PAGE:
Reduce maintenance: Less lawn means less time mowing, weed-whacking, and edging. Landscaping with native plants isn’t maintenance free — invasive weed species are an ongoing issue in any garden. But with careful landscape planning and plant selection, you can create a garden space that minimizes the ongoing input of time and money. That’s a mighty nice change from constant lawn care. And when the mower’s tucked away, you can hear bird song in the silence that reigns.

Create beauty: What does a beautiful outdoor space look like? What does it mean to have a “well-kept” yard? Our standards of green beauty and orderliness need shifting. Our manicured plantings are an aesthetic that not only largely excludes birds and other wildlife, but has a hefty carbon footprint.

Most importantly, while we have all been led to rewilding for different reasons, this movement is a means of coming together in a desire to rewild our homes, our communities, and ourselves.

Still reading? Did I flip the switch in your brain? You see the light? Please join us. Break free. Stop the madness. Rewild your garden. Rewild yourself.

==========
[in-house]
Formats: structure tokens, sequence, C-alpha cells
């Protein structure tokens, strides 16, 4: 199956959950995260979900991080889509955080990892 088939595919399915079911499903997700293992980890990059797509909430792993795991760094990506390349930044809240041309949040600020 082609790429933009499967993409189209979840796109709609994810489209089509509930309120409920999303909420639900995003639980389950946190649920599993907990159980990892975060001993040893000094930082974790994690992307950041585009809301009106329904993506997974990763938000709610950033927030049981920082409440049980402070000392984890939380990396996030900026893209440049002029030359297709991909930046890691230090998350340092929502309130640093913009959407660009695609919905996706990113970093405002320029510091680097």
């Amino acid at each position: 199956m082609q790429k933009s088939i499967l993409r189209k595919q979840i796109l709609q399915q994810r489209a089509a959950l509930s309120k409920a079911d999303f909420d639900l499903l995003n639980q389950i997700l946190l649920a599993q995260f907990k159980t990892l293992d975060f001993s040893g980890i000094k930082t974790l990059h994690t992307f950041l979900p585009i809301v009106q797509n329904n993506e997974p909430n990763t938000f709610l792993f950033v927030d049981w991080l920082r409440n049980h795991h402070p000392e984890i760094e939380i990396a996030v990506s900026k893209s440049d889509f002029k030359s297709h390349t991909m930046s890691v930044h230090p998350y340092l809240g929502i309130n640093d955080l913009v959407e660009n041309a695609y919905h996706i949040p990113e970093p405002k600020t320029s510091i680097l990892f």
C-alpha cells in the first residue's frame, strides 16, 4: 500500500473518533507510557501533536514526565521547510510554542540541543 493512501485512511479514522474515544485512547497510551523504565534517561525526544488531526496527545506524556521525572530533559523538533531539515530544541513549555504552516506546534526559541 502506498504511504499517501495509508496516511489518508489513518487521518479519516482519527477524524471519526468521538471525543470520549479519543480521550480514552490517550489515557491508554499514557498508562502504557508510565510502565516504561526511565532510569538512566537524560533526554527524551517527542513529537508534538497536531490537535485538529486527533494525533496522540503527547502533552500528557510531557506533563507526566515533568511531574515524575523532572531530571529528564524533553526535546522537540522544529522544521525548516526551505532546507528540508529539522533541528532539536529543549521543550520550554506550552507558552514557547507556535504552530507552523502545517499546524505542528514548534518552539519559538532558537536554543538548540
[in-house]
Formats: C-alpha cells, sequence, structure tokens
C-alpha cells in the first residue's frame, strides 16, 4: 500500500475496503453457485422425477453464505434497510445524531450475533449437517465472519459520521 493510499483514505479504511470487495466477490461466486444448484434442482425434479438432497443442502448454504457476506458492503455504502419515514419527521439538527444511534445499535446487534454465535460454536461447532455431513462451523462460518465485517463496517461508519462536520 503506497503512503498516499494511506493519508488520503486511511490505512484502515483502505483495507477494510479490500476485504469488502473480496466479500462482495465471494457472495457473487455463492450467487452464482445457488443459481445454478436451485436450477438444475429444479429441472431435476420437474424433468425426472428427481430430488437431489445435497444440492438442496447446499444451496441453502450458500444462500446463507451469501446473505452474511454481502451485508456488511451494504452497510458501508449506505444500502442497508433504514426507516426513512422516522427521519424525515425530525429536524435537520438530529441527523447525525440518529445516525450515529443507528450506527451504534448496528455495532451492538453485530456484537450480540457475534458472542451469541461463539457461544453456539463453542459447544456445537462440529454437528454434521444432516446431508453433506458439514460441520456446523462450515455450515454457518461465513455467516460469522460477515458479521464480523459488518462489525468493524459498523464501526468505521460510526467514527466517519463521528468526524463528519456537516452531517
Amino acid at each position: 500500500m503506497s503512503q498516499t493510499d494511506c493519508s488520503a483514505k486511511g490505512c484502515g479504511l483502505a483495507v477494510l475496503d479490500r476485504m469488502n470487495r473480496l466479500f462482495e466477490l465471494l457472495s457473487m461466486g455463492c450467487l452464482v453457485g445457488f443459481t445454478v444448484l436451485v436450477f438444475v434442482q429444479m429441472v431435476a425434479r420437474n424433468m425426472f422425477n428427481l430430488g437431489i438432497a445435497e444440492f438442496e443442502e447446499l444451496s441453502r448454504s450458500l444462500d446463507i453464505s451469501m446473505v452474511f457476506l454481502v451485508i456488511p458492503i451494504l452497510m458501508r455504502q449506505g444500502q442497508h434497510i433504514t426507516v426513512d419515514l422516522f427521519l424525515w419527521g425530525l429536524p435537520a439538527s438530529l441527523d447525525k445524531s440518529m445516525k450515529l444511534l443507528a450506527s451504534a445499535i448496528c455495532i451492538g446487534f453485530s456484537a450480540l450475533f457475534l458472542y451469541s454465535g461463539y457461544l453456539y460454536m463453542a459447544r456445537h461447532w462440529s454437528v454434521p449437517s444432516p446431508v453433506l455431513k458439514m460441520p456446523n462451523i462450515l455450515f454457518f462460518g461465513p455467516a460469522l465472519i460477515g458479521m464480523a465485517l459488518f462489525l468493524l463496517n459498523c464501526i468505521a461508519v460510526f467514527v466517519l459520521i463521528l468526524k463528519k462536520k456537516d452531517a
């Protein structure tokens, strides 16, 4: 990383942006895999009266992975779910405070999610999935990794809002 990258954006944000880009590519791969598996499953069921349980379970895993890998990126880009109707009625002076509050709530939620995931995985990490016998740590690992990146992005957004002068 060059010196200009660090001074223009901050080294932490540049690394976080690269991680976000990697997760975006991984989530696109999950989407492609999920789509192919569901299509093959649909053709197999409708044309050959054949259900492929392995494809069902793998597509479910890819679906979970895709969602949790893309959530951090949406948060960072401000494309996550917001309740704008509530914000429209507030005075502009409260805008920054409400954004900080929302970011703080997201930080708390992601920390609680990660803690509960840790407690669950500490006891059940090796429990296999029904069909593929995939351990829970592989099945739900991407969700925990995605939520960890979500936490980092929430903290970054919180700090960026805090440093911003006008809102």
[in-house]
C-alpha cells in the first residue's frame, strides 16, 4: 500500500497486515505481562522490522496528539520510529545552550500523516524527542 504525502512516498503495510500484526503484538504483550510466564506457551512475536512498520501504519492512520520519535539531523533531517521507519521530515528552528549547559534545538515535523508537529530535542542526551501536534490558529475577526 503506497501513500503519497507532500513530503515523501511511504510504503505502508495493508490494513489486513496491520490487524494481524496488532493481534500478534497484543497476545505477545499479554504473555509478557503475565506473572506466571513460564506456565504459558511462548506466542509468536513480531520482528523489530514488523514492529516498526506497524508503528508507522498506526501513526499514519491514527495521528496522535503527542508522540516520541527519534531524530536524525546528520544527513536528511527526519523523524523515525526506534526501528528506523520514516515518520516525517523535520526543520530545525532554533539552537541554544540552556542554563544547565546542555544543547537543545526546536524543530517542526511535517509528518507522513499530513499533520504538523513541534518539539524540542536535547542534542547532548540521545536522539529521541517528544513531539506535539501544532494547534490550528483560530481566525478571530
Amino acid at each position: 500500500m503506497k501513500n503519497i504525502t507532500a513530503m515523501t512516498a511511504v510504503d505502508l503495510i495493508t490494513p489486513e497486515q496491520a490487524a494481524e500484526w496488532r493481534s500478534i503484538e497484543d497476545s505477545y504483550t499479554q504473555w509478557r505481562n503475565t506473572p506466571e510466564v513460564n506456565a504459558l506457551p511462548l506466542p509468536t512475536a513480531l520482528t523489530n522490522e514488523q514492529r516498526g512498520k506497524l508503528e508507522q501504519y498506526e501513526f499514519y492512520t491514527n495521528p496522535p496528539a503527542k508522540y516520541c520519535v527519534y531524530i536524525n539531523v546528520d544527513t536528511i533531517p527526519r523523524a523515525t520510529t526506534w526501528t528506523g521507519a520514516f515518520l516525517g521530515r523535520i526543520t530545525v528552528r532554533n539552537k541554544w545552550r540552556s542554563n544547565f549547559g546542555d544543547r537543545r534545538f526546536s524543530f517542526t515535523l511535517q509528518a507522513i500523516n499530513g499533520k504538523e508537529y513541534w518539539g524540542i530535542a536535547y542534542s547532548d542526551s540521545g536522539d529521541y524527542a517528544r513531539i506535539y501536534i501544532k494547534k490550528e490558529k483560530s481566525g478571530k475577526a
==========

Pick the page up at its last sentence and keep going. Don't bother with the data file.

* Invasive species are non-native and pose a significant threat to natural ecosystems. Many of these invasive plants are escapees from gardens and landscapes where they were originally planted. Purchased at local nurseries, wholesale suppliers and elsewhere, these plants have the potential of taking over large areas, affecting native plants and animals and negatively changing the ecosystem. With few predators and little competition for resources, these new plants can displace native flora, reducing plant diversity until a landscape is no longer able to support a longstanding native plant, animal, and insect communities.

Raju Rajan contributed significantly to this article.